These Scary Things in Space Will Haunt Your Dreams

NASA Space Telescope Sees 'Hand of God'
The hand might look like an X-ray from the doctor's office, but it is actually a cloud of material ejected from a star that exploded. NASA's NuSTAR spacecraft has imaged the structure in high-energy X-rays for the first time, shown in blue. Lower-energy X-ray light previously detected by NASA's Chandra X-ray Observatory is shown in green and red.
(Image: © NASA/JPL-Caltech/McGill )

Ghost Hand of God

NASA/JPL-Caltech/McGill

Witches, ghosts and ghouls don't just haunt the Earth on Halloween night — such spooky figures exist throughout the universe, too. Here are some of the most spine-chilling space photos to scare your pants off this Halloween. HERE: This glowing, green zombie-like hand reaches through the depths of space to grab a bright-red cloud of light. Is this a giant space zombie grabbing some dinner? Not quite — NASA calls this nebula the "Hand of God." It is actually a pulsar wind nebula, produced by the dense remnant of a star that exploded in a supernova.

Screaming Skull

A. Fabian (IoA Cambridge) et al., NASA

Yikes! This ghastly face in space appears to be screaming while suffering through a miserable, fiery death. But no real skulls were harmed in the making of this photo. It's actually an X-ray image of cluster of galaxies known as the Perseus Cluster.

Space Ghosts

Adam Block, NOAO, AURA, NSF

Ghastly figures appear to be fighting to escape from this cloud of interstellar gas and dust called SH2-136. The illuminated dark nebula is about 1,200 light-years away, towards the constellation Cepheus.

Halloween Skull in Space

NAIC-Arecibo/NSF

How did this skull wind up in space? A radar image of asteroid 2015 TB145, which NASA says is likely a dead comet, was captured using the Arecibo Observatory in Puerto Rico on Oct. 30, 2015. The skull-shaped asteroid flew by Earth last Halloween (Oct. 31).

Zombie Pac-Man Nebula

Gemini South GMOS/Travis Rector/U. of Alaska Anchorage

An ominous-looking nebula named NGC 246 lurks in the constellation Cetus about 1,600 light-years away from Earth. It is nicknamed the "Skull Nebula," but some astronomers call it the "Pac-Man Nebula." It appears to be taking a bite out of space.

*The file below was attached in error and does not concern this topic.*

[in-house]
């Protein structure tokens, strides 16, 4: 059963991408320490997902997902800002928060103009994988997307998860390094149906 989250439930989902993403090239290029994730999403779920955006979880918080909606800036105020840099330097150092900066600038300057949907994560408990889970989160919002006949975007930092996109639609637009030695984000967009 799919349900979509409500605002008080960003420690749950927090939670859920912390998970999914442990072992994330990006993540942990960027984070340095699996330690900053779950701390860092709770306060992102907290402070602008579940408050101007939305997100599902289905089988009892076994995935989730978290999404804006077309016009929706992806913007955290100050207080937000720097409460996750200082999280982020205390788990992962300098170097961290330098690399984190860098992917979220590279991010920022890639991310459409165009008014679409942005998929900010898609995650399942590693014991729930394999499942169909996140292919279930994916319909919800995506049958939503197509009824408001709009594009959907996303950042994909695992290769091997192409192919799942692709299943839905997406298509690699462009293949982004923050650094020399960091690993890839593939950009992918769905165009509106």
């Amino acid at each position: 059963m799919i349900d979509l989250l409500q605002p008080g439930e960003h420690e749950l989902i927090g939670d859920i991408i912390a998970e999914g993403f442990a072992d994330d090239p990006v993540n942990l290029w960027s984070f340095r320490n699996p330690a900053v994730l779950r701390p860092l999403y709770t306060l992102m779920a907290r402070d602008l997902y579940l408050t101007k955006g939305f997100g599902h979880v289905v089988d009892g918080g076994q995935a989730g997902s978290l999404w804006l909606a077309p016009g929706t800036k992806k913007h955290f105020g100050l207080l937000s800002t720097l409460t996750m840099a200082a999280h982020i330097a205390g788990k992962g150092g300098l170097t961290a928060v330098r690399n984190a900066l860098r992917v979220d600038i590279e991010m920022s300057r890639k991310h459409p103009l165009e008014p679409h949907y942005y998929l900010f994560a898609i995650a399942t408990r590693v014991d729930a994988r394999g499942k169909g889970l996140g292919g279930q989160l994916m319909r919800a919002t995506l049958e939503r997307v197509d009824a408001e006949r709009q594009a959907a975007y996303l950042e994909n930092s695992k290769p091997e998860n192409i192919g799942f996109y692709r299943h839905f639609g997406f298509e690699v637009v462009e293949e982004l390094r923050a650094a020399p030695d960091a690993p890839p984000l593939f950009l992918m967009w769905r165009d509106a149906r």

Witch Head Nebula

NASA/JPL-Caltech

A witch appears to be cackling out into space in this eerie image from NASA's Wide-Field Infrared Survey Explorer, or WISE. The infrared portrait shows the Witch Head nebula, named after its resemblance to the profile of a wicked witch.

Eye of Sauron is Watching You

NASA, ESA, P. Kalas, J. Graham, E. Chiang, E. Kite (University of California, Berkeley), M. Clampin (NASA Goddard Space Flight Center), M. Fitzgerald (Lawrence Livermore National Laboratory), and K. Stapelfeldt and J. Krist (NASA Jet Propulsion Laboratory

This evil eye-shaped nebula, formally named Fomalhaut, strikes an eerie resemblance to the fearful Eye of Sauron from the Lord of the Rings series. In the books, Tolkien described the eye as being "rimmed with fire... watchful and intent, and the black slit of its pupil opened up on a pit, a window into nothing."

The Face on Mars

NASA

Though we have yet to find any aliens on Mars, NASA did discover this creepy human face on the Red Planet. The original "Face on Mars" image was taken by NASA's Viking 1 orbiter, in grey scale, on July, 25 1976. NASA assures that the face is simply a peculiar pile of rocks — but that doesn't make it any less spooky!

Ghost Head Nebula

Mohammad Heydari-Malayeri (Observatoire de Paris) et al., ESA, NASA

The Ghost Head Nebula's two flaming-hot eyes peer at us all the way from the Magellanic cloud, located about 170,000 light-years away from Earth. Its glowing eyes are star-forming regions with hot blobs of hydrogen and oxygen.

Black Widow Nebula

NASA/JPL-Caltech/Univ. of Wisc.

This giant, red space spider is the biggest black widow we've ever seen! But don't worry — it won't bite. It's actually just a nebula, or a cloud of interstellar gas and dust.

Zombie Star Explodes Back to Life

NASA/CXC/Chinese Academy of Sciences/F. Lu et al

This zombie star named Tycho was once a white dwarf, or the remnants of an exploding supernova. The dead star gobbled up too much mass from another nearby star and exploded again in what's called a Type Ia supernova.

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